Jeanette was built in 1914 by Lane & Brown, she measures 30’ LOA , with a beam of 7’9” & draft 2’6”. Power comes from a 73hp Nissan SD23 diesel engine, that allows her to cruise at 7-8 knots.
Presently moored at Sandspit / Kawau, her trademe listing states that she is a part of Northland History. What that means we do not know, hopefully some of the woodys & supply more intel on her past.
Harold Kidd Input – Well she was at Tutukaka for years then at Taipa. She may have been built by T.M. Lane & Sons at Mechanics Bay but not by Lane & Brown at Whangaroa who dissolved their partnership around 1902. T.M. Lane & Sons transferred their launch-building to Mechanics Bay in 1905 after they built SLIM JIM.
The name Rosemary must be one of the most commonly used names for a wooden motorboat. Today’s Rosemary has just popped up on trademe , but the interior decorating style rings a bell with me, seen her before but can’t recall where & when.
According to the listing she was built in 1927 by Bailey & Lowe, measures 29.52’ & is powered by a 48hp diesel engine – that folks is all we know. Can someone remind me why this Rosemary is familiar ?
Earlier this year I was contacted by Philip & Phillipa Goddard who were looking for details on the 28’ launch Lisa that in the mid 1960s, their family cruised around Waiheke Island in. They only owned her for a few year but they have many fond memories of her.
Philip is not 100% sure of the history below, but would like to think that maybe someone else can put some light on it.
They were told that she was built pre 1900 & initially launched in the Manukau Harbour but later moved to the Waitemata. At some stage a person called Ken Simpson owned her, Philip can remember him coming aboard at some stage & pointed out a rib that he had replaced.
Philip commented that she was a great sea boat that had a burst of speed if you opened up the throttle. One of his lasting memories is using the toilet directly next to the running uncovered petrol engine J
Philip’s father is now in his early 80s & would love to hear what became of Lisa.
I was contacted recently by Neal & Nicki Harding who had just came across an article in waitamatawoodies about the Phil Lange built boat ’Tui’.
The couple own one of his 30′ boats ‘Faith’ built in 1968, they bought Faith in 2006 and trucked up from Careys Bay, Dunedin. These days she swings off a mooring at the bottom of their garden in the Marlborough Sounds where they live. They met Phil Lange briefly a few years ago. Faith has very similar lines to Phil’s other launch, Tui, but without the flybridge.
The 2nd photo above shows Faith coming through one of the Kaikoura road tunnels in 2006, its a very changed landscape today.
The Harding’s have spent many happy hours restoring, scraping, sanding, painting and cruising with Faith.
The Harding’s have photos of Faith going back to her fishing days in Northland and voyage South to Port Chambers, Dunedin, but are particularly keen to obtain any photos of her for the build / launch period if they exist. I have asked the Harding’s to send in the photos they have so we can all see them.
Classic Launch & Yacht Exhibition Next Weekend – Put A Circle In The Diary – 7>8 Oct This year the exhibition is celebrating Classic Clinker Boats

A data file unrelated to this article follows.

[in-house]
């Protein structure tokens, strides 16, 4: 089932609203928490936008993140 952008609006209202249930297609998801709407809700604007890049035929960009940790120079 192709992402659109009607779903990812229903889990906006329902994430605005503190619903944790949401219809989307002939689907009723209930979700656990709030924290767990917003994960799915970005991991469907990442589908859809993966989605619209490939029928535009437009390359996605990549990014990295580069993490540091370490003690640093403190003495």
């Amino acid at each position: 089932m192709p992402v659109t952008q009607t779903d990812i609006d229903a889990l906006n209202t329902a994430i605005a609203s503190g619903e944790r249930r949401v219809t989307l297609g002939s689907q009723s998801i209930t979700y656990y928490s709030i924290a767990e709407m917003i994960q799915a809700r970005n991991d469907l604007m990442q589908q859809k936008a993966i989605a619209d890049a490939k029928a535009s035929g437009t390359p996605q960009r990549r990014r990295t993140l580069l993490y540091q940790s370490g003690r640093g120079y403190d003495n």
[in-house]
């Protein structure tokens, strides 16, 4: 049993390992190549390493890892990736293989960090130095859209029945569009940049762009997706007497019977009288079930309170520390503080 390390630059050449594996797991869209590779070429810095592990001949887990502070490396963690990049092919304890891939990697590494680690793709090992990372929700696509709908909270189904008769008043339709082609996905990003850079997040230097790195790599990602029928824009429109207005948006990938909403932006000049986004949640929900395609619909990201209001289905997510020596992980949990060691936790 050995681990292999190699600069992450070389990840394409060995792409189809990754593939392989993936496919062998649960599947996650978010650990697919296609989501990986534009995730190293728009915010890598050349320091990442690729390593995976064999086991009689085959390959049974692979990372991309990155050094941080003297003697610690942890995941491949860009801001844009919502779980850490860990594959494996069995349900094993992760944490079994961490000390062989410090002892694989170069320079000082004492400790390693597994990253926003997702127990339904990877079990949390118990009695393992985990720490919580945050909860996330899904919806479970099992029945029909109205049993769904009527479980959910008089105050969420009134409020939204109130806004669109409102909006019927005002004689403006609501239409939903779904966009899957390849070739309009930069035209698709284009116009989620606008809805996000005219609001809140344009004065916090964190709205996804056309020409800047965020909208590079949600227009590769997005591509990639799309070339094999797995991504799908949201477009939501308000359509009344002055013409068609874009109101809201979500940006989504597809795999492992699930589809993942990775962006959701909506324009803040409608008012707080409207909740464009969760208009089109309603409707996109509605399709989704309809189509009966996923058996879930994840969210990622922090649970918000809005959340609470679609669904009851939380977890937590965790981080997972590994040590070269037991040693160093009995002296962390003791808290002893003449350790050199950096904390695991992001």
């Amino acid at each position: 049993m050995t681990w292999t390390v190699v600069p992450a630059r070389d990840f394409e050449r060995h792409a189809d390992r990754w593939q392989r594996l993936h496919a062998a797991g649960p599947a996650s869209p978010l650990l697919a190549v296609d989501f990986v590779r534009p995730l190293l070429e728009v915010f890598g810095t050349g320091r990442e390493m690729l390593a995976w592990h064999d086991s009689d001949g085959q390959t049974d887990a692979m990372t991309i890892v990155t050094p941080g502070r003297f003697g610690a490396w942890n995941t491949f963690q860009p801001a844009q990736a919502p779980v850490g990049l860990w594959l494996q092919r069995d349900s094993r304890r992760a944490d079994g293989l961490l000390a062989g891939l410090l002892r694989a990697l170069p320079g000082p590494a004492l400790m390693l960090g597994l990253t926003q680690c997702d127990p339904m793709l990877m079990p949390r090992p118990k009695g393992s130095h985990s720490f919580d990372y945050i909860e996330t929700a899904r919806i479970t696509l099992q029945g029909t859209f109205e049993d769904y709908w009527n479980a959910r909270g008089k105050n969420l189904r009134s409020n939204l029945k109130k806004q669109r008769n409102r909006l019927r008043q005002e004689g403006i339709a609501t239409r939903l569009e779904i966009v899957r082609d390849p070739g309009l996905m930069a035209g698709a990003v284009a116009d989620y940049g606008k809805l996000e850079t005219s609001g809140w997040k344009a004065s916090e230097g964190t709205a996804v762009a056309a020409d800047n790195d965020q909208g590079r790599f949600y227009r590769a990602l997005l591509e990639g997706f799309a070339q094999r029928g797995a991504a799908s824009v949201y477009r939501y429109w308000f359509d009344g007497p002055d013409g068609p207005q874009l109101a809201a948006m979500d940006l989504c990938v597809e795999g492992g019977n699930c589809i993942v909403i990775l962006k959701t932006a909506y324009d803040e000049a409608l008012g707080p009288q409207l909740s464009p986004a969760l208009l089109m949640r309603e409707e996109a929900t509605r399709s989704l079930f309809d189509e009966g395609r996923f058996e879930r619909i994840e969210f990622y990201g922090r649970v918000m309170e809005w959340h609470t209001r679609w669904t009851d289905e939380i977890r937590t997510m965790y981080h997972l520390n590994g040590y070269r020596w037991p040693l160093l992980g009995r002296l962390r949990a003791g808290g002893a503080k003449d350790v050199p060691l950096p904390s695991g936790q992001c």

Port Townsend Classic Wooden Boat Festival 2017 – 80+ photos
Kiwi woodys Jenny and Malcolm McNicol sent me the below photo essay from the Port Townsend 41st Classic Wooden Boat Festival from The Puget Sounds in Washington State USA. They were holidaying in the Sounds and got to enjoy the festival.
The McNico’s are members of The Rotoiti Wooden Boat Association and are the proud owners of Tauraka, which has featured on WW.
Enjoy the collection – sorry if I have ruined your day ……… 🙂
Given the weather in Auckland last Friday you would struggle to believe the above photos were taken over the weekend. I escaped the Principality of Devonport early Saturday morning & headed down to Waikehe Island. Did not even stop on-route to the marina for supplies. The forecast said variable so I was planning on dining ashore.
Well for once all the forecasters got it right – Saturday was a stunner. After a few months of cleaning oil out of the bilge several times & numerous repairs I was very much in the “bugger this old boat gig” mode. We are a shallow lot – one good day / night & I had the bug again J
If you do not like crowds – winter cruising is the way to go.
Coming back on Sunday afternoon I rubbed shoulders with the magnificent ship Felicitare & the 1927, Colin Wild built, Lady Margaret – both looking stunning & doing the same as me i.e. slopping off for some R&R. I was sure Felicitare had featured on ww before but my search showed nothing – what do we know about her?
I own several dinghy’s from classic clinkers to what Harold Kidd once called a ‘Baby Riviera’ – he was referring to my American built Walker Bay dinghy. I bought her 2nd hand & have owned her for 10 years – towed behind a woody, she is pig ugly but without a doubt the most stable tender I have come across.
She was looking very sad & the inflatable tube patches were out numbering the good areas. So had to make the big decision – take the tubes off & just have a normal dinghy or order replacement tubes from the USA (US$850). Enter Terminator Boats (Kevin Tomlin) in Albany. They said they could manufacture a new set of replacement tubes, I was a little hesitant about the final look, but went with it & as you’ll see in the photos below, they have done a brilliant job, in fact better than new. I highly recommend them https://www.terminatorboats.co.nz